Oxymoron or not, the performance SUV is here to stay, and I dare say they have gotten pretty good now.
Both are based of family siblings to help keep development costs down and for this head-to-head, we compare the 2015 BMW X4 xDrive35i to the 2015 Porsche Macan S as these are very closely priced.
2015 BMW X4
Starting with the BMW first, the BMW X4 is positioned as the more athletic brother of the more utilitarian X3. The X4’s roof line is lower and tapers in an X6 manner. BMW calls it a coupe-like roofline. In fact, BMW told us in an interview at the launch of the X4 in Spain that the success of the X6 is what drove the decision to green light X4 production.
When BMW introduced the X6 in 2009, there was nothing like it and the design was very polarizing. People either loved it or hated it. Now there are many coupeish styled sport-utes, so the introduction of the X4 doesn’t seem to have had the same impact or statement the original X6 had. Regardless, at least when optioned with the M Sport Package with its large air intakes, it’s a very good looking, athletic vehicle in BMW’s line up.
The interior of the X4 is gorgeous. When optioned with deviated stitching, it gives the X4 a very upscale look. The thick steering wheel of the X4 is very reminiscent of other BMW M steering wheels and feels great. Paddle shifts, controls for the phone, volume and other functions help you keep your hands on the wheel. The X4 has a lower seating position when compared to the X3 and despite this you still have great vision out of the cabin. Rear seat utility is seriously compromised by the X4’s rapidly tapering, coupe like roof line. I hit my head on the roof and I am only 5’10. The lift gate is powered and when the rear seats are laid down, the back opens to a more useable cargo area, but is limited by the lowered roof line and tailgate.
The mechanical components used in the X4 are identical to the X3. Though the X3 offers a rear wheel drive only option, the X4 comes in all-wheel drive only. For the U.S. market, the 2015 BMW X4 comes with two motors: the 2.0 liter N20 four-cylinder turbo and the 3.0 liter N55 six-cylinder in-line six turbo, both paired to an eight-speed automatic.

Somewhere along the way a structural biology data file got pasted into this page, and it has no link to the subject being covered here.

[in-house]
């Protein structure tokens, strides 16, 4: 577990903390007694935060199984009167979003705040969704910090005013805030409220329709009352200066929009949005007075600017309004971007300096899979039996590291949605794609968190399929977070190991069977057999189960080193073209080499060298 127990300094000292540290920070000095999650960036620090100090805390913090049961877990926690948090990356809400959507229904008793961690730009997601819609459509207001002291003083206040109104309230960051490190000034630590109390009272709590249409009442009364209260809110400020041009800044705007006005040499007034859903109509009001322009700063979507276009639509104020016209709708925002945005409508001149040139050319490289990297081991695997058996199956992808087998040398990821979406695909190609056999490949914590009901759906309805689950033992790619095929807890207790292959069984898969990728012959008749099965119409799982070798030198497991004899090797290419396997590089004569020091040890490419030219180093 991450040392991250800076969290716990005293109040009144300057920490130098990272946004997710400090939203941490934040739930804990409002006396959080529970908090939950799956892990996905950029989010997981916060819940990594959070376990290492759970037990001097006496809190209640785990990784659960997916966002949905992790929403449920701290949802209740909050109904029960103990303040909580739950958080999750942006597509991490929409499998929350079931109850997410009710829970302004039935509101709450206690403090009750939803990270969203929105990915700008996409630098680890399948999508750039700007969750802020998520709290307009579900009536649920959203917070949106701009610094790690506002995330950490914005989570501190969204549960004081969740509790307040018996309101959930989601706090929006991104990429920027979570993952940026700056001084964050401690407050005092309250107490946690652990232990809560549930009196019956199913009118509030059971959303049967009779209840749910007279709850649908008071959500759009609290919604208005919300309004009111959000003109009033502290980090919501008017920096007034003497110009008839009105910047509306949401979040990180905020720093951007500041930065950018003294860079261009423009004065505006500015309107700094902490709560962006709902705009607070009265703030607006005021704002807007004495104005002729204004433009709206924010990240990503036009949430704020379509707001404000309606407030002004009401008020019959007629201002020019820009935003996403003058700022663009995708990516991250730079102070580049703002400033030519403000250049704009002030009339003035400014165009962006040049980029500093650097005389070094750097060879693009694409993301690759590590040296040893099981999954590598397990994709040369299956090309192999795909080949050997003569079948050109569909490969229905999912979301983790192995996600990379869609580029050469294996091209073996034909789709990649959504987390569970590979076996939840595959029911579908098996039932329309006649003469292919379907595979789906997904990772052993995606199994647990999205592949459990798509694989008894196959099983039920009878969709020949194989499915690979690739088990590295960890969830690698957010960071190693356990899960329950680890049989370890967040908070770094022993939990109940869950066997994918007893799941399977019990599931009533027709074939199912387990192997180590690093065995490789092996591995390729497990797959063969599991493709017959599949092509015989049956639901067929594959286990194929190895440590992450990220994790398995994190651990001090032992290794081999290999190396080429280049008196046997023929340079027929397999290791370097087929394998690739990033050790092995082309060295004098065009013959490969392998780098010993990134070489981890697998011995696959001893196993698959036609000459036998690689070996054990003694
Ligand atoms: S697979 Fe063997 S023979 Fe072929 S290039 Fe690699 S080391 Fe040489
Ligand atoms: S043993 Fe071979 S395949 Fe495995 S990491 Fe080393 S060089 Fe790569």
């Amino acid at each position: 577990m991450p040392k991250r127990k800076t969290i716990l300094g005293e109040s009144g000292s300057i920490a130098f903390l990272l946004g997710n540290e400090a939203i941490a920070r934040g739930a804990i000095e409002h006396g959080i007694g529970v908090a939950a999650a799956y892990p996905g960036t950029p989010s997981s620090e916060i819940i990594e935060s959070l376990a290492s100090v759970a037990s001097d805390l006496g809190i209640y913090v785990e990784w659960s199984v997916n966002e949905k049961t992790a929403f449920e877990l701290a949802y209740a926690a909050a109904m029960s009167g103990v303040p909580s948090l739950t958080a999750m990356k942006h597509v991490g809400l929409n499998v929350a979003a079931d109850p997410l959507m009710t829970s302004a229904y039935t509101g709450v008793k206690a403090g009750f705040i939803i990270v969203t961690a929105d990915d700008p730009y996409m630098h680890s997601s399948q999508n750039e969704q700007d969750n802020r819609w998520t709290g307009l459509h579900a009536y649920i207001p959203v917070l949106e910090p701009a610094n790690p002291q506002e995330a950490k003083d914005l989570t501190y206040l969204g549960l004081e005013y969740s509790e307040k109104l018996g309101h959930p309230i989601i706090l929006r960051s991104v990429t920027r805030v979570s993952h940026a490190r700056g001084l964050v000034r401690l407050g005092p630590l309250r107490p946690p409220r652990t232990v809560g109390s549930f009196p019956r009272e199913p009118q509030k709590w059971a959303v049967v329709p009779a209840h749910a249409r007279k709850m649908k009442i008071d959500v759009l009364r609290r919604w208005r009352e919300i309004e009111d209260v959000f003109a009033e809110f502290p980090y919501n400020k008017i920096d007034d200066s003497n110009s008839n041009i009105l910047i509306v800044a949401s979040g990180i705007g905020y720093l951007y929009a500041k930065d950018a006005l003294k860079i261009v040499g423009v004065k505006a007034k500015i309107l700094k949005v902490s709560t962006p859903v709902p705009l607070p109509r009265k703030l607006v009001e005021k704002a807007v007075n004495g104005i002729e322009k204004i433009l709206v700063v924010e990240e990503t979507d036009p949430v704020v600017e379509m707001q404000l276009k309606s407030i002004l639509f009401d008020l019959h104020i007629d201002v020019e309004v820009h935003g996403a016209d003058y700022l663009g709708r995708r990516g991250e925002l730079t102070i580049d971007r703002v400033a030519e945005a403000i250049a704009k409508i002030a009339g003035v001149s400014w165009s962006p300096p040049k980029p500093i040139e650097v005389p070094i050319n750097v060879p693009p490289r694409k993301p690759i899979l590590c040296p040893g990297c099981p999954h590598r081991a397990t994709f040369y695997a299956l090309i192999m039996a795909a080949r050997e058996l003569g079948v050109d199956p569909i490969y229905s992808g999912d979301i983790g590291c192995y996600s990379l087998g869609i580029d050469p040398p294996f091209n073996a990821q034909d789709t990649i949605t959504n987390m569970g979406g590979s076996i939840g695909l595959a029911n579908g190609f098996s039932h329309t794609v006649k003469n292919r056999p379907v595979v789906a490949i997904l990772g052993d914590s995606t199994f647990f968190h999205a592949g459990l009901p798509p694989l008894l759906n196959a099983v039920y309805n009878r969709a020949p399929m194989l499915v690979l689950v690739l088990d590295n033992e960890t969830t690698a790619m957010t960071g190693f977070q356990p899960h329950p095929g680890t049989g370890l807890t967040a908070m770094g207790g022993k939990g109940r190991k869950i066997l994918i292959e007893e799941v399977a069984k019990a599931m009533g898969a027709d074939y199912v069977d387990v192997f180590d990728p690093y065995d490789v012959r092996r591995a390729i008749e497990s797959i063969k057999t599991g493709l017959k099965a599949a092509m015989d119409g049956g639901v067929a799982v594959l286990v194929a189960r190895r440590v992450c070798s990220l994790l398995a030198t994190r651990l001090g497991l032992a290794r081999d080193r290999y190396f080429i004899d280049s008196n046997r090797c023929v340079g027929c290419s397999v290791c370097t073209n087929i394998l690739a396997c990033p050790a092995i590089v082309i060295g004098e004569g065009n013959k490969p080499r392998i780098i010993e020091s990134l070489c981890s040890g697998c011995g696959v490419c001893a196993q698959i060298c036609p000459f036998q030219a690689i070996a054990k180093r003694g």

BMW calls the N55 a twin-power turbo, but this is misleading as there is only one turbo. Unlike the X3, there are no diesel motors for the U.S. market. Though the X4 appears wider, the overall width and wheel base of the X4 is identical to the X3. The X4 is however, half an inch longer. Under full acceleration, the eight-speed auto shifts rapidly and 60 mph arrives in a respectable 5.2 seconds for the X4 xDrive35i with its 3.0 liter turbo.
The handling department is where the X4 stumbles. Driven up to seven tenths, the X4 with the M Sport package with dynamic handling feels great. Initial turn in is good, grip under acceleration coming out of a corner reveals the typical benefits of all wheel drive. However, anything approaching the limit, reveals a lot of understeer and rapid transitions upset the chassis. When it comes to the brakes, sadly they aren’t typical BMW. In fact, Car and Driver said the X4’s 192 ft braking distance from 70-0 took longer to stop than the last Chevrolet Suburban they tested. I doubt many owners of X4 would drive it this hard to notice though, but it was very disappointing to me because the X4 is pitched as a dynamic car.
2015 PORSCHE MACAN